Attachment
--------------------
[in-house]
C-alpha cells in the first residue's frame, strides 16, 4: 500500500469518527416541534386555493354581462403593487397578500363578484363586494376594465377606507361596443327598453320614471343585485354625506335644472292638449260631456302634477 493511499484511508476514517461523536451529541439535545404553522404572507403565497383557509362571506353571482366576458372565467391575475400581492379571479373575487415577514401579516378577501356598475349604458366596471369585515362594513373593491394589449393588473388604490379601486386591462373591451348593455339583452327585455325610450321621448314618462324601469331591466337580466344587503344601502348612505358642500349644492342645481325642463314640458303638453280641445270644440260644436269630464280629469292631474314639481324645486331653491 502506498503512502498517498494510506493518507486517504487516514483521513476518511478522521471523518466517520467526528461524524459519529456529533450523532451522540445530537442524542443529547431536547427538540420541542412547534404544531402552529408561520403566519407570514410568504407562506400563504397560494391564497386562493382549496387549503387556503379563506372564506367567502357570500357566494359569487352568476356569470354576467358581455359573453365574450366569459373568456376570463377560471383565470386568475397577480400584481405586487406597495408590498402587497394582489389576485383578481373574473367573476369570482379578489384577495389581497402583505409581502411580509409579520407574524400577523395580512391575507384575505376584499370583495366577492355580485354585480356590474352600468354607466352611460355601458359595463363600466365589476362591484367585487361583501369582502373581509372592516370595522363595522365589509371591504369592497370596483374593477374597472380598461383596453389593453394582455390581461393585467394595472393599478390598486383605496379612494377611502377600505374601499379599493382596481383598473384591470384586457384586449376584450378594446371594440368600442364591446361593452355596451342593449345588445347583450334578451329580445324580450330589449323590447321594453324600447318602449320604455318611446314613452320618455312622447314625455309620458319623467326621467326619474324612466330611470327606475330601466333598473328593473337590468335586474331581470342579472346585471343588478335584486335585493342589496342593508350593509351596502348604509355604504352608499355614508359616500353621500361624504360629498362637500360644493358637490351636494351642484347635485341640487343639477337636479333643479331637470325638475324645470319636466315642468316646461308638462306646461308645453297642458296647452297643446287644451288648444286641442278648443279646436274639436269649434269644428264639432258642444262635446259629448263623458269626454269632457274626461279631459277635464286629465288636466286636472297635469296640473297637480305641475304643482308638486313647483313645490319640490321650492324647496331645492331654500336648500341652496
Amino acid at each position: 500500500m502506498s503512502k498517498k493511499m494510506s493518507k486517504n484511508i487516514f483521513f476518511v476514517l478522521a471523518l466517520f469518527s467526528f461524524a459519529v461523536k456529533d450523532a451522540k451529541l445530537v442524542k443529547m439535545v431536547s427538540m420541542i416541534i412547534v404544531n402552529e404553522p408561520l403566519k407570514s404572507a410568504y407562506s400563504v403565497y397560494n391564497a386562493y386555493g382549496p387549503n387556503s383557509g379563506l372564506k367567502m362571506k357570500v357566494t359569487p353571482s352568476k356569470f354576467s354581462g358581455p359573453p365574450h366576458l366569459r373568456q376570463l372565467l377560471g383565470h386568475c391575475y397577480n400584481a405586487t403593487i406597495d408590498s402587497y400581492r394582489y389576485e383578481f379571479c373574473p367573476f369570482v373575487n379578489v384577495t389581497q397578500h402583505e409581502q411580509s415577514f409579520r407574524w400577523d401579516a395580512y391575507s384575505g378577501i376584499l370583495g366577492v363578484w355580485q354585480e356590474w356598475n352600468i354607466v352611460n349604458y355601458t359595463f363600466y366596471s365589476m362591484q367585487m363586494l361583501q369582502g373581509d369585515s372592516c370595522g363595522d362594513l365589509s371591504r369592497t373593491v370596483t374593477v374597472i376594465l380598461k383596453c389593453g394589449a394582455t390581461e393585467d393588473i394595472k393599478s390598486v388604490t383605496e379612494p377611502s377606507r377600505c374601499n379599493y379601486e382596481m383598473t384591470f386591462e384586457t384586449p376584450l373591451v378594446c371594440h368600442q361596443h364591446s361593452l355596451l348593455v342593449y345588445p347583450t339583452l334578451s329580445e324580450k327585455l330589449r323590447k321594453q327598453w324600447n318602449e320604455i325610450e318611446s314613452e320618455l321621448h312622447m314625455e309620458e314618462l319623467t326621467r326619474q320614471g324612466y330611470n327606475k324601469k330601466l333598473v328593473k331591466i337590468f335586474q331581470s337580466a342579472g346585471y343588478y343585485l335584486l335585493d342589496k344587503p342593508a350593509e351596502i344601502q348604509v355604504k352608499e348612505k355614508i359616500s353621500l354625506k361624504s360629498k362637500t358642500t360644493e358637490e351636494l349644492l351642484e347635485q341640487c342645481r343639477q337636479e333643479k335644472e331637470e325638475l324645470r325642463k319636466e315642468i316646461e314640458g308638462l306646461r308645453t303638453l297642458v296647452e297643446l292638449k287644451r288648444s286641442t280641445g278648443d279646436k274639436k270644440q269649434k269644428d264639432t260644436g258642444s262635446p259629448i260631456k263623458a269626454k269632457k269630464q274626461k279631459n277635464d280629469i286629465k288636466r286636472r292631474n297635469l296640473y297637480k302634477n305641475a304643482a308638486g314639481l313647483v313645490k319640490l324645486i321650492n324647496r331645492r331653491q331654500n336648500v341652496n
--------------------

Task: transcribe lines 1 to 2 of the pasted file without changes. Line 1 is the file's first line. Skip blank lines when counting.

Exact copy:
[in-house]
C-alpha cells in the first residue's frame, strides 16, 4: 500500500469518527416541534386555493354581462403593487397578500363578484363586494376594465377606507361596443327598453320614471343585485354625506335644472292638449260631456302634477 493511499484511508476514517461523536451529541439535545404553522404572507403565497383557509362571506353571482366576458372565467391575475400581492379571479373575487415577514401579516378577501356598475349604458366596471369585515362594513373593491394589449393588473388604490379601486386591462373591451348593455339583452327585455325610450321621448314618462324601469331591466337580466344587503344601502348612505358642500349644492342645481325642463314640458303638453280641445270644440260644436269630464280629469292631474314639481324645486331653491 502506498503512502498517498494510506493518507486517504487516514483521513476518511478522521471523518466517520467526528461524524459519529456529533450523532451522540445530537442524542443529547431536547427538540420541542412547534404544531402552529408561520403566519407570514410568504407562506400563504397560494391564497386562493382549496387549503387556503379563506372564506367567502357570500357566494359569487352568476356569470354576467358581455359573453365574450366569459373568456376570463377560471383565470386568475397577480400584481405586487406597495408590498402587497394582489389576485383578481373574473367573476369570482379578489384577495389581497402583505409581502411580509409579520407574524400577523395580512391575507384575505376584499370583495366577492355580485354585480356590474352600468354607466352611460355601458359595463363600466365589476362591484367585487361583501369582502373581509372592516370595522363595522365589509371591504369592497370596483374593477374597472380598461383596453389593453394582455390581461393585467394595472393599478390598486383605496379612494377611502377600505374601499379599493382596481383598473384591470384586457384586449376584450378594446371594440368600442364591446361593452355596451342593449345588445347583450334578451329580445324580450330589449323590447321594453324600447318602449320604455318611446314613452320618455312622447314625455309620458319623467326621467326619474324612466330611470327606475330601466333598473328593473337590468335586474331581470342579472346585471343588478335584486335585493342589496342593508350593509351596502348604509355604504352608499355614508359616500353621500361624504360629498362637500360644493358637490351636494351642484347635485341640487343639477337636479333643479331637470325638475324645470319636466315642468316646461308638462306646461308645453297642458296647452297643446287644451288648444286641442278648443279646436274639436269649434269644428264639432258642444262635446259629448263623458269626454269632457274626461279631459277635464286629465288636466286636472297635469296640473297637480305641475304643482308638486313647483313645490319640490321650492324647496331645492331654500336648500341652496